Q: Can I sue for monetary compensation?
I cosigned a car loan for a friend. He defaulted the car loan and the bank handed the loan to a collection agency. I had to declare bankruptcy which destroyed my once stellar credit score. As a result I'm strained financially and am still recovering my credit score. I am unable to get any credit cards or and I am unable to secure a student loan for school so my education also had to be postponed. I am worried that this will prevent me from getting any kind of financial help when it comes to going to school or getting a home a decade from now. I was trying to pursue a nursing major now I have to pay for things out of pocket which is something I cannot afford!
In general, a co-signor agrees to share liability for a debt with the co-debtor. A default by a co-debtor is often considered a default by the co-signor as well.
Did your friend use your information to apply for the loan without your consent? Did you willingly co-sign for your friend?
Given the facts you presented, I am unable to determine all of your options. In order to determine if there are legal grounds upon which you can sue your friend and be monetarily compensated, you'll need to seek the advice of a knowledgeable attorney in California.
I'm sorry to hear about this unfortunate situation.
A: Unfortunately, doing a favor for a friend does not always benefit you - particularly where financial issues are concerned. Had you ended up paying for the loan, you may have had a claim against the co-signer friend for indemnification for having to pay the loan. Being unable to do that, a bankruptcy was probably your best option you had to resolve the debt. As you move forward, there are things you can do to help repair your credit - you may want to look into getting a secured credit card from your bank. Put some money in a savings and the credit card is secured by those funds - as you borrow and pay back the money borrowed, you will have positive reporting on your credit. Bankruptcy does not always eliminate your ability to get student loans.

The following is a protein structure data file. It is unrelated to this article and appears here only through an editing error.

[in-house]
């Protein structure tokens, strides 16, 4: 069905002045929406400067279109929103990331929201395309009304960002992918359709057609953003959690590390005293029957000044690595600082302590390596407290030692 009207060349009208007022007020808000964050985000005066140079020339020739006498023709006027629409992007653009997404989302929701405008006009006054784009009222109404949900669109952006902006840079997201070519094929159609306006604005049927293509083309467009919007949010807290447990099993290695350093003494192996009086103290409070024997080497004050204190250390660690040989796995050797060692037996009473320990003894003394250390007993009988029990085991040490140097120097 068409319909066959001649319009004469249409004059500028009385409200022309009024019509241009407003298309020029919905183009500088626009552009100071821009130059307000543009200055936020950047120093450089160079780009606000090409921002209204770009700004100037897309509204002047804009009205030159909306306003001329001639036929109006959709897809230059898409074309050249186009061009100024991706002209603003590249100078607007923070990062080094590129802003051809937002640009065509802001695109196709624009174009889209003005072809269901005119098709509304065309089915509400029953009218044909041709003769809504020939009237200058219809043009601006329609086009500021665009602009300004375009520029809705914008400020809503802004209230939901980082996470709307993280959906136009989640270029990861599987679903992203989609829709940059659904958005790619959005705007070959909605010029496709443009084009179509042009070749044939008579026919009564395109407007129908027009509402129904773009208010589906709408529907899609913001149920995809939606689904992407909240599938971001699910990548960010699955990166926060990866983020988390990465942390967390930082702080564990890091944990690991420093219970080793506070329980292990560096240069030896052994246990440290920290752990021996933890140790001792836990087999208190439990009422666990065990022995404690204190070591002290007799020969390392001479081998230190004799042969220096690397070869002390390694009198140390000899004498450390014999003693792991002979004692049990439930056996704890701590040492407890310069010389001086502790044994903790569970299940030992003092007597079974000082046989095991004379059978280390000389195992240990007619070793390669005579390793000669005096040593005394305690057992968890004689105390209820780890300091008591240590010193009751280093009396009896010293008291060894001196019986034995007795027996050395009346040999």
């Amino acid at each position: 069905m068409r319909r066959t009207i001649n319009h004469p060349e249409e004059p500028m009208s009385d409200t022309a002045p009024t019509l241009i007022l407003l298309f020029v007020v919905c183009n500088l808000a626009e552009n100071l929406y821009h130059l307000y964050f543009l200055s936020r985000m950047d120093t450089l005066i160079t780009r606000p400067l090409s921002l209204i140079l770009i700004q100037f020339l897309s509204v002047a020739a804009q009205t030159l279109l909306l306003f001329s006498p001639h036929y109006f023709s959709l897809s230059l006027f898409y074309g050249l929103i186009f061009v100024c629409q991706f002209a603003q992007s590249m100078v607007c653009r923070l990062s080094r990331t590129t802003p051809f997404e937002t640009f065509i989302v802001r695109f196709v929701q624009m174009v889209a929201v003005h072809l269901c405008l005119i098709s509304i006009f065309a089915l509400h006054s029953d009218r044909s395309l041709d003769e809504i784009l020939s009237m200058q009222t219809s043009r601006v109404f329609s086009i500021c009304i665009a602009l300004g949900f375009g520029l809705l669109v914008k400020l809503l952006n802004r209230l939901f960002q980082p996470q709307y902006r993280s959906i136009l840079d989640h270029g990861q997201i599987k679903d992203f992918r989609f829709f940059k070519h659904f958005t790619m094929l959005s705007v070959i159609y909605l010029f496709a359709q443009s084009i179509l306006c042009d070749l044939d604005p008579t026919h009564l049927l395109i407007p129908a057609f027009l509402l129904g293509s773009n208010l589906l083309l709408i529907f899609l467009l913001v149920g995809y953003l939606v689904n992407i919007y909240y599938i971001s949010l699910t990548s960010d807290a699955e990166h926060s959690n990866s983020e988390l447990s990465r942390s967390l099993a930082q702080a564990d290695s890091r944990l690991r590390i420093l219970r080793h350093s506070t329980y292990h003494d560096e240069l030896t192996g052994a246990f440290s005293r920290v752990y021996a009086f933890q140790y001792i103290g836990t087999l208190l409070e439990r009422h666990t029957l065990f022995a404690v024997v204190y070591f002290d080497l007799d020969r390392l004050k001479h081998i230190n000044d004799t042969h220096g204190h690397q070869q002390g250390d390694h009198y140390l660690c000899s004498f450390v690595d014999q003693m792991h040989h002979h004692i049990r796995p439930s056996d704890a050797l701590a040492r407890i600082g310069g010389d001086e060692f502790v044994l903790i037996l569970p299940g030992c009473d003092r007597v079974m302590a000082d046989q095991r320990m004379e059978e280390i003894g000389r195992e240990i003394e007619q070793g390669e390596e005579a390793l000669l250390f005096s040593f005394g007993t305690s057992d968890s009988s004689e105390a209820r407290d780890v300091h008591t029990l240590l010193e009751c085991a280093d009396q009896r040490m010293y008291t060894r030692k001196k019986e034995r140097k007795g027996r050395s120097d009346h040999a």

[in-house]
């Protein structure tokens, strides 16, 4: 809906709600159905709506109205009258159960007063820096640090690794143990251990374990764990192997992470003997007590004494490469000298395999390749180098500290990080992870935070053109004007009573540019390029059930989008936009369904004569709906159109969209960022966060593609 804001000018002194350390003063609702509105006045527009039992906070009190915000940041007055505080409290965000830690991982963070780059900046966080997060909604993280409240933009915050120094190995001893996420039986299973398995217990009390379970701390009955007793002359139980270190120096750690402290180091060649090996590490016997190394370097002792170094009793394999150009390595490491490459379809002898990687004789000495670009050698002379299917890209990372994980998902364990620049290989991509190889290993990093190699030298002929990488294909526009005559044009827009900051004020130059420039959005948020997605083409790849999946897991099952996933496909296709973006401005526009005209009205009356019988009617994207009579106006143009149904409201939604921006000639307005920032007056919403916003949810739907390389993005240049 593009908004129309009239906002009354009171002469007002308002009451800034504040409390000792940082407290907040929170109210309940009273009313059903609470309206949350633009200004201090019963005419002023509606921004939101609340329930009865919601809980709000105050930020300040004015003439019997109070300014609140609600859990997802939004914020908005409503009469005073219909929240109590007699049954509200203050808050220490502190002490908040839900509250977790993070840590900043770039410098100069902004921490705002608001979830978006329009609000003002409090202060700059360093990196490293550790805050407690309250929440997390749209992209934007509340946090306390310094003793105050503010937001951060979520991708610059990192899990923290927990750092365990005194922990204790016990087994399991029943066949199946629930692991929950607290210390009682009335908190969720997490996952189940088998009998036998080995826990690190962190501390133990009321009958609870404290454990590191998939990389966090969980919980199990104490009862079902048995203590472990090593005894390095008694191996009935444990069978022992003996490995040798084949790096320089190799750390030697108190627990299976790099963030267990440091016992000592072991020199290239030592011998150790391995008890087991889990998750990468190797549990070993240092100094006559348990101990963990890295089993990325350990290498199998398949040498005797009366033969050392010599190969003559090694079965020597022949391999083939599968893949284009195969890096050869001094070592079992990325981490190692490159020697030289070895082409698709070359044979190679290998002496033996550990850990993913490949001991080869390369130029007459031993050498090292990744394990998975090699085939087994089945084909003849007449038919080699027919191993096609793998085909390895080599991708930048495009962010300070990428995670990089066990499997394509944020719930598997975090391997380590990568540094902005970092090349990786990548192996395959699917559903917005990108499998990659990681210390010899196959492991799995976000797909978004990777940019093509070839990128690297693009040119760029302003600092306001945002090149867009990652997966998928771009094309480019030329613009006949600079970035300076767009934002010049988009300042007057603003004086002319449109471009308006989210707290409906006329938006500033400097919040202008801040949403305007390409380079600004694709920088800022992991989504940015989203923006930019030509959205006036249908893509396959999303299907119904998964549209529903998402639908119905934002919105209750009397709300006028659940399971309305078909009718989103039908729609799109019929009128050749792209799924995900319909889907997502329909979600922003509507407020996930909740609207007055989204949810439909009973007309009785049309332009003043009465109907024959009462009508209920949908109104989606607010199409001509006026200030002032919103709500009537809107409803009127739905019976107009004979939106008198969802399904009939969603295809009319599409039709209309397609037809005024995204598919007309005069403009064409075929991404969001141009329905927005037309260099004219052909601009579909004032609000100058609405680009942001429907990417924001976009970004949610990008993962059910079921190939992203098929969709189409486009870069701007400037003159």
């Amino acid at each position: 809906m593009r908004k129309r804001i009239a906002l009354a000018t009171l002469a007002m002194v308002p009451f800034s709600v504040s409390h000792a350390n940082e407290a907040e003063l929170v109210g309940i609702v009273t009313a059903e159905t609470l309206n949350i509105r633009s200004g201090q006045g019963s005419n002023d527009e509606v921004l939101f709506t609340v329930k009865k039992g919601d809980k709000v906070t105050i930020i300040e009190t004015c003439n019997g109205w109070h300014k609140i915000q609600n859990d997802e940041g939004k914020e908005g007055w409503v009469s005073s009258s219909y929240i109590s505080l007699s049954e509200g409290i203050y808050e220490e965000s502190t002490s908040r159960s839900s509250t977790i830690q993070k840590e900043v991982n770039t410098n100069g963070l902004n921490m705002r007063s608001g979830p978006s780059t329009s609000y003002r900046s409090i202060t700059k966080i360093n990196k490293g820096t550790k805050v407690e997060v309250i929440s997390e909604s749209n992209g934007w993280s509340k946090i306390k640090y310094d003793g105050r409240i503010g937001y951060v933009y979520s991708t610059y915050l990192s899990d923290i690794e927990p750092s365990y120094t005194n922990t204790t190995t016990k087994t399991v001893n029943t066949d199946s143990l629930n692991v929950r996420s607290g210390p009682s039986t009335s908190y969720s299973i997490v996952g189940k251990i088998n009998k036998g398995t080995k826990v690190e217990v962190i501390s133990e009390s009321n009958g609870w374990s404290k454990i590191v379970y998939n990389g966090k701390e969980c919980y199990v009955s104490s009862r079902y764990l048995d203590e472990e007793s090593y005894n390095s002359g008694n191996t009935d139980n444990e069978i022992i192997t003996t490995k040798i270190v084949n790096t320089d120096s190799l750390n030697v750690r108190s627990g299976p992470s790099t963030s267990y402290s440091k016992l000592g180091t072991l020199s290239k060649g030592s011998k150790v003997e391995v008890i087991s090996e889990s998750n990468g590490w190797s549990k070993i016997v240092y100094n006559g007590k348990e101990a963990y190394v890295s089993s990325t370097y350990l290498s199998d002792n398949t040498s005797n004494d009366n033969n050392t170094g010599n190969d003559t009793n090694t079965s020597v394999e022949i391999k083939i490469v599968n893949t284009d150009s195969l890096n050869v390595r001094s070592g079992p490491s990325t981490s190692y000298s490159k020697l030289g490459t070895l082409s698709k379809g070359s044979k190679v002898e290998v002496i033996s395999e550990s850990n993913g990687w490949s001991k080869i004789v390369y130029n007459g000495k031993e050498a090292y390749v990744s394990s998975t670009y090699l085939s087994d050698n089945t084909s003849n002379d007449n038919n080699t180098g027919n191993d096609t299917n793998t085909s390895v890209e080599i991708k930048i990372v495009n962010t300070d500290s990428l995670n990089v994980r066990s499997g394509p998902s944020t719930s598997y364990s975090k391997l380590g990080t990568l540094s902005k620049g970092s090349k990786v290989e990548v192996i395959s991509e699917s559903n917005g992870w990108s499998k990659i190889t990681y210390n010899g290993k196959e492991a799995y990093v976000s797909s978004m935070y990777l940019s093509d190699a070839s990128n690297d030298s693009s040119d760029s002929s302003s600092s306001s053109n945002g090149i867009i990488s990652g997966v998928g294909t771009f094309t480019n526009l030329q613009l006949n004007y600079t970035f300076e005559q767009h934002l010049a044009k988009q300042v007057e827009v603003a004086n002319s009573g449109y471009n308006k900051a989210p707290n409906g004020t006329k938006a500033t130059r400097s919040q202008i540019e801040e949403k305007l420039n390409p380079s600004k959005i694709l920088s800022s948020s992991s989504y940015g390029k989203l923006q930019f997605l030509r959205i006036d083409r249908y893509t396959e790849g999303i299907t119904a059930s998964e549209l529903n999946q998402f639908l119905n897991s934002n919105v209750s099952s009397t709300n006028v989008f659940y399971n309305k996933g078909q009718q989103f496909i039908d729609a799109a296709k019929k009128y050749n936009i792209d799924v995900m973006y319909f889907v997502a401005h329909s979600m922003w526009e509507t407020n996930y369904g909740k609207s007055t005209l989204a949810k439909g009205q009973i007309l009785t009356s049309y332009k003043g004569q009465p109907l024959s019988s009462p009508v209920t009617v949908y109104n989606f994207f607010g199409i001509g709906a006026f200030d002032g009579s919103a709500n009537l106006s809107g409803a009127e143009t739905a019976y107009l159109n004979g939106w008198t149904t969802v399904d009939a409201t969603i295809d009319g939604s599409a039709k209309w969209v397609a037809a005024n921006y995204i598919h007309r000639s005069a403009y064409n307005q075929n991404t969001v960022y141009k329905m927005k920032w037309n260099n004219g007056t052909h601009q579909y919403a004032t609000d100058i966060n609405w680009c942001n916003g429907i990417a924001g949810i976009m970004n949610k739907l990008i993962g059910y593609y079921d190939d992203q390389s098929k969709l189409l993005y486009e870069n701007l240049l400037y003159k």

Justia Ask a Lawyer is a forum for consumers to get answers to basic legal questions. Any information sent through Justia Ask a Lawyer is not secure and is done so on a non-confidential basis only.
The use of this website to ask questions or receive answers does not create an attorney–client relationship between you and Justia, or between you and any attorney who receives your information or responds to your questions, nor is it intended to create such a relationship. Additionally, no responses on this forum constitute legal advice, which must be tailored to the specific circumstances of each case. You should not act upon information provided in Justia Ask a Lawyer without seeking professional counsel from an attorney admitted or authorized to practice in your jurisdiction. Justia assumes no responsibility to any person who relies on information contained on or received through this site and disclaims all liability in respect to such information.
Justia cannot guarantee that the information on this website (including any legal information provided by an attorney through this service) is accurate, complete, or up-to-date. While we intend to make every attempt to keep the information on this site current, the owners of and contributors to this site make no claims, promises or guarantees about the accuracy, completeness or adequacy of the information contained in or linked to from this site.